|At the start line - just before sunrise|
June 21. Summer solstice. Sunrise in central Ohio is at 5:58AM. Two minutes later race director Ryan O’Dell sent the runners of the Mohican 50 on their way. Fog was hanging over the steep slopes of the Clear Fork Gorge, the air was still and moist, and light drizzle emanated from the low hanging clouds.
|First hill after the start - ascending in morning mist|
I didn’t quite know what to expect. Exactly 23 months ago, on July 21, 2012, I had run my first-ever foot race in the same place. It was called Dirty Mo and was about 19 kilometers long. Yesterday I was back to cover a distance more than four times that. A distance 70% longer than the longest I had ever moved on foot in one continuous effort. I had no idea if I would be able to do it, which was also precisely what attracted me to attempt it in the first place: failure was not just possible, it was probable.
|Running through a creek bed|
I had looked up the finishing times of the slower runners of last year’s event. The last person who successfully completed the race did so after 19 hours and 10 minutes. Many others had dropped out. That meant I had to be prepared to be on the trail until well past midnight. So I placed a headlight into a drop bag at an aid station that was 60km into the race, hoping to reach it before it got dark. Sunset was going to be at 9:03PM. To be safe, I also put a small flashlight in my backpack; just in case that I might need it sooner.
The course was challenging, either ascending or descending up and down the Clear Fork Gorge. It was also beautiful: along the ridges, pine forests alternated with stands of red and black oaks, as well as maple. Down in the gorge there were areas of sycamore, willow, and buckeye trees. The ground was often covered by a variety of fern. Most of the trail was single track. Some sections led by waterfalls, through and along creek beds. Coming out of the Lyon Falls area, runners even had to climb up a steep root ladder.
The race consisted of two loops. I had determined to take the first loop slowly to conserve the energy that I knew I would need at the end if I stood any chance of finishing at all. I rigorously stuck to that plan and I reached the end of the first loop after 8 hours. Knowing that the second loop was going to be a lot more difficult now that my legs were tired, blisters were forming, and I had already travelled for almost 50km – my longest previous effort – I hoped that I would only slow down slightly and, if all went well, I might stand a chance of finishing within 18 hours, i.e. before midnight.
The variety of the trail continued to be a welcome diversion from the physical effort involved over the course of such a long, long day. The 50km mark came and went and I kept going strong. In fact, I noticed that I started to pass several other runners who had slowed down, and no one had come from behind to do the same to me. And so it came that at 5:30PM, I reached the aid station where I had placed my headlamp, much sooner than I had dared to think was possible. I diligently put the light in my pack and pushed on.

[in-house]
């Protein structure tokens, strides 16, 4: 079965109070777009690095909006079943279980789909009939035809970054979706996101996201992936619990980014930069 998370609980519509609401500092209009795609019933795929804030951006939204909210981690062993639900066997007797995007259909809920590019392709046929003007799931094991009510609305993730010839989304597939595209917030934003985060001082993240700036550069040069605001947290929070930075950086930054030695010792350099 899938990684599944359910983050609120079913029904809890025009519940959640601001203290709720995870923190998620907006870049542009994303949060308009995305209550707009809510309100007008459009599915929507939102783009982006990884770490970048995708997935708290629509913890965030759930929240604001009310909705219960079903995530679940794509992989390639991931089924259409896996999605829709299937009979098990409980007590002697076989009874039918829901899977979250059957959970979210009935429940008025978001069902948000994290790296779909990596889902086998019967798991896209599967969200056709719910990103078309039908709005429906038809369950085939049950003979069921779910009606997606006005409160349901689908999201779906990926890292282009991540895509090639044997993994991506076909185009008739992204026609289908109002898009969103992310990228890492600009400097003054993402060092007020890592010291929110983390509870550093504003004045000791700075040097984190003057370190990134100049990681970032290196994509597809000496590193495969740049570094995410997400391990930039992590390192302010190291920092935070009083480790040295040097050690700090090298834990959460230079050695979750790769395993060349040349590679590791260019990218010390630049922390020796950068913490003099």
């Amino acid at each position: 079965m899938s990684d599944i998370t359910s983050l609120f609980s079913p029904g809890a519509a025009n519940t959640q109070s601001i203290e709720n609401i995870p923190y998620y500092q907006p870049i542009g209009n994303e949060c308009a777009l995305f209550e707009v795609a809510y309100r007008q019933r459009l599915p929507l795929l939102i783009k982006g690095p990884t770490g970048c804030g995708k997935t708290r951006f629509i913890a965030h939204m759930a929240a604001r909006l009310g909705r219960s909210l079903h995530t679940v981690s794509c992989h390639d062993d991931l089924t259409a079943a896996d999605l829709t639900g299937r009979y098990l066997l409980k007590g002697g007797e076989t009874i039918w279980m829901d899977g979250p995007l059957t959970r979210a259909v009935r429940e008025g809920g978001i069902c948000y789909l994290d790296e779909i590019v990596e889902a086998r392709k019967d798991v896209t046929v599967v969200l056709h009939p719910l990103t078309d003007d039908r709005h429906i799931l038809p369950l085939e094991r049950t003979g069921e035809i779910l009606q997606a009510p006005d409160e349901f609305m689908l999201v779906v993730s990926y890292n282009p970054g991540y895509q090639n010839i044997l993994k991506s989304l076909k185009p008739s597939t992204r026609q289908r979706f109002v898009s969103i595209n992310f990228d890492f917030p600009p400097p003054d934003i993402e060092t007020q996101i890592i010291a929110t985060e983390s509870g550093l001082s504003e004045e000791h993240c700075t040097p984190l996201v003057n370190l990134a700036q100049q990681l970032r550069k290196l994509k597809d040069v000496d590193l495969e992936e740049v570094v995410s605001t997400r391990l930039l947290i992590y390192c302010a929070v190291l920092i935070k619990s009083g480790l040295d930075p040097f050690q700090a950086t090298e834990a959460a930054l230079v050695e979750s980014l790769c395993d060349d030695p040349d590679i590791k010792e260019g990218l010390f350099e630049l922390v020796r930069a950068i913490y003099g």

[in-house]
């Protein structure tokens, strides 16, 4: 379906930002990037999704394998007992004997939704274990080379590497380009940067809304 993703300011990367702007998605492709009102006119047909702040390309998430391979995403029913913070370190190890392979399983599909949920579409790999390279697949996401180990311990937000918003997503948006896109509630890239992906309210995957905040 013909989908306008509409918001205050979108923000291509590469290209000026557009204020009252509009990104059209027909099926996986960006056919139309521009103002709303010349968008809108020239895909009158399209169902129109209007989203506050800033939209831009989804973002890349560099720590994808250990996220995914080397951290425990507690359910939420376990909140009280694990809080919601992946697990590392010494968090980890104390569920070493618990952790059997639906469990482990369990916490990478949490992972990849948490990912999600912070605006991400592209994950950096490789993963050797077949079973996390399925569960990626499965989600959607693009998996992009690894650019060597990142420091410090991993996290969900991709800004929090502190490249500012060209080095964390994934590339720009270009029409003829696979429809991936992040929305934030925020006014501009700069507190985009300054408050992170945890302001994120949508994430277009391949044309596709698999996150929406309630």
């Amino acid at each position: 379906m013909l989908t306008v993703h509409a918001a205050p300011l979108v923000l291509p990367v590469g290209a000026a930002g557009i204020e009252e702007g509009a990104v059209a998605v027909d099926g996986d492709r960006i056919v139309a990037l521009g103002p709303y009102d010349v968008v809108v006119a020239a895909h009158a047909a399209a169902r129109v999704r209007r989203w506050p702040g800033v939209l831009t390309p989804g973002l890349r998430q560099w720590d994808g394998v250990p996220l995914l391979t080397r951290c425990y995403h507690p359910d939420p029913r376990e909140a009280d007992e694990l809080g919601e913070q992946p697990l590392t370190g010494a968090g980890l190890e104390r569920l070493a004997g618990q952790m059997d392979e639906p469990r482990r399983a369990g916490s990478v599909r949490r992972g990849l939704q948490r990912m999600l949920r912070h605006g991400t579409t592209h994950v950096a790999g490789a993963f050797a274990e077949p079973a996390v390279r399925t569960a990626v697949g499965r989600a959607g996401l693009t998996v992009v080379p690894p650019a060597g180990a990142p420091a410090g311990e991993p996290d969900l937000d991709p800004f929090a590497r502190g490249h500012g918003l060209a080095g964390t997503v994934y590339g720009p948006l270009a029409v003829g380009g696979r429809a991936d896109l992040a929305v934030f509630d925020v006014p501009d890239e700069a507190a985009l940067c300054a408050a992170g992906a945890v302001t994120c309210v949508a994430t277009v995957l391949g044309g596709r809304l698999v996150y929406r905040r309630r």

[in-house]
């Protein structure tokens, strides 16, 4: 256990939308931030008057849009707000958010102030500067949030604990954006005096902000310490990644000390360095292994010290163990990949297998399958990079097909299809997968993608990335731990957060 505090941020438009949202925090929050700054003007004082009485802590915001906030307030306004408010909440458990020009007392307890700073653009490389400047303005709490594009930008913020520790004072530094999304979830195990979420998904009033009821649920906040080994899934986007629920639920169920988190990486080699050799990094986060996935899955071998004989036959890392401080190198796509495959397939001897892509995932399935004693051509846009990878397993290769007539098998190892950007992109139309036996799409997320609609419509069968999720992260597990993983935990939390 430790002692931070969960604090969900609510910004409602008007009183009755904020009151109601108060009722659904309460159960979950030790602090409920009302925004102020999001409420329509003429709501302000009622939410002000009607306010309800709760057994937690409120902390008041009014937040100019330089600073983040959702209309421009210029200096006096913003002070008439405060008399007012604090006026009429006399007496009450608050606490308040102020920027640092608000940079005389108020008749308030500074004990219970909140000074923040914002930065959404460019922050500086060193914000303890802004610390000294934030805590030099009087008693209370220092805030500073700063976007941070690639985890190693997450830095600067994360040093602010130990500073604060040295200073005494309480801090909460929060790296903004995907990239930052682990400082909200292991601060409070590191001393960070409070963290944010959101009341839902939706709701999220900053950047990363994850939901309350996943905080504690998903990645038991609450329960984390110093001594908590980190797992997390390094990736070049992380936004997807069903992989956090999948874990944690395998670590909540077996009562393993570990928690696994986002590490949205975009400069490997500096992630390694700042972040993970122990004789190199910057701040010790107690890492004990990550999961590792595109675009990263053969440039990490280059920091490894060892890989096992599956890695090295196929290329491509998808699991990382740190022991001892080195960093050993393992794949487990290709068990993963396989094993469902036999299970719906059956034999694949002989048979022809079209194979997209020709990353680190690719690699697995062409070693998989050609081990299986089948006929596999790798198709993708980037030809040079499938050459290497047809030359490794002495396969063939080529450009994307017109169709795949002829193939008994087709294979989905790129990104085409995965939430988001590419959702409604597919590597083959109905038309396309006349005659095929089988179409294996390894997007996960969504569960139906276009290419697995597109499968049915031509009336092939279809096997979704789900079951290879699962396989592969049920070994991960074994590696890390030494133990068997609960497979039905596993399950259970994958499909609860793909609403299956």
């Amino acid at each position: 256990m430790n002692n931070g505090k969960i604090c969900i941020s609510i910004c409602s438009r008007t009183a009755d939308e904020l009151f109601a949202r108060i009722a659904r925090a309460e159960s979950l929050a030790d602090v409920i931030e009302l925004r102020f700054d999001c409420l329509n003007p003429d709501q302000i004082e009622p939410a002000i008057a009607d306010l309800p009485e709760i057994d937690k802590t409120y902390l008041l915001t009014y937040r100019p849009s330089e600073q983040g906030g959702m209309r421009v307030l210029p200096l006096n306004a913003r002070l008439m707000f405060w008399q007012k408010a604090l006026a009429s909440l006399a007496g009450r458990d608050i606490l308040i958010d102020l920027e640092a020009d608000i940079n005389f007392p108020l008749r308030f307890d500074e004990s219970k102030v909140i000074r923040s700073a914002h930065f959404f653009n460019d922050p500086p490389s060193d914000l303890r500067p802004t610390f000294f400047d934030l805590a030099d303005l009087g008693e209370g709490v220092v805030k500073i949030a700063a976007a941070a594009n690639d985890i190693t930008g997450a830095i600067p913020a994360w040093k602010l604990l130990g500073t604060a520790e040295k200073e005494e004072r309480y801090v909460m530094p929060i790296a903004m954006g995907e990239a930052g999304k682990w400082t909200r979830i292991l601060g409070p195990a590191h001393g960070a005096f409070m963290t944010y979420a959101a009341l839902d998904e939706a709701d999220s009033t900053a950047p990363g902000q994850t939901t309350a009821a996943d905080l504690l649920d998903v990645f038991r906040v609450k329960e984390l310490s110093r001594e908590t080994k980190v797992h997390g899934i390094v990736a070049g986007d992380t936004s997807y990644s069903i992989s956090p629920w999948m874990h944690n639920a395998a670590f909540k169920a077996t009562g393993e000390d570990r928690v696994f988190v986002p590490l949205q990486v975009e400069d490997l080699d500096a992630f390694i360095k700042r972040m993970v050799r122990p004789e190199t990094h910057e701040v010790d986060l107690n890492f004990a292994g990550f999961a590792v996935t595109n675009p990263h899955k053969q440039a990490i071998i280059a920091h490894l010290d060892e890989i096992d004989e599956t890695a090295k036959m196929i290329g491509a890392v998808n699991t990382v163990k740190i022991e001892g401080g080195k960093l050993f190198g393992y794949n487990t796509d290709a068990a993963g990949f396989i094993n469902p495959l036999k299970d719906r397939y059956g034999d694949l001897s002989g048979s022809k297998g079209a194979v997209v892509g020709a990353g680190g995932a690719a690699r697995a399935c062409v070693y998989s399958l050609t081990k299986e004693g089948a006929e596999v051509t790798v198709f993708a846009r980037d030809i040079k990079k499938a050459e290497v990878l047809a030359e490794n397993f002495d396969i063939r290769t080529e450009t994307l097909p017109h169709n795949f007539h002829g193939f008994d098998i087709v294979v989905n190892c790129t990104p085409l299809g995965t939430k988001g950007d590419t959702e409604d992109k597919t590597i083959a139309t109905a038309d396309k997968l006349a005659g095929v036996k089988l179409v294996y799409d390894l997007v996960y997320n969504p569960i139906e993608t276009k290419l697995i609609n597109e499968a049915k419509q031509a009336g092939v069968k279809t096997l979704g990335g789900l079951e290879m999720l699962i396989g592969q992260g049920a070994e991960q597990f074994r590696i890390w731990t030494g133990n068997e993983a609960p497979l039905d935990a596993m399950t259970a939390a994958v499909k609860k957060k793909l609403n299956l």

The following climb up to the rim is the steepest and longest of the entire race and took a lot out of me. I had been moving for 12 ½ hours and covered 65km. But when I reached the flatter section at the top and the ground was covered in soft pine needles, I continued to pick up pace again and run. I reached the last aid station at 7:30PM. For the first time in the race I felt unable to eat anything. I tried a turkey sandwich and a few other things but everything tasted awful. “You can do 10k without fuel,” I told myself and kept going. Much of that last section is downhill. However, the lack of food caused a sharp drop in my energy level and turned it into the hardest part of the race.
As the finish line drew nearer and neared I picked up the pace again and passed several 100-mile racers who were also finishing their second loop. I saw the envy in their eyes when they noticed that I was almost done and they were just reaching their halfway point. They were now 16 hours into the race (the 100 milers had started at 5AM.) I wished them well but worried for them whether they were going to be able to complete their race before the 32-hour cut-off on Sunday. One of them had completed the 100-mile race 18 times before and was going for his 19th completion. I assumed he knew what he was doing.
Shortly thereafter I took my last turn and made a final dash towards the finish line. I reached it at 9:05PM, 15 hours and 5 minutes after the start, and two minutes after the sun had officially set. I completed my first 50-miler, and I never took out my headlight. J
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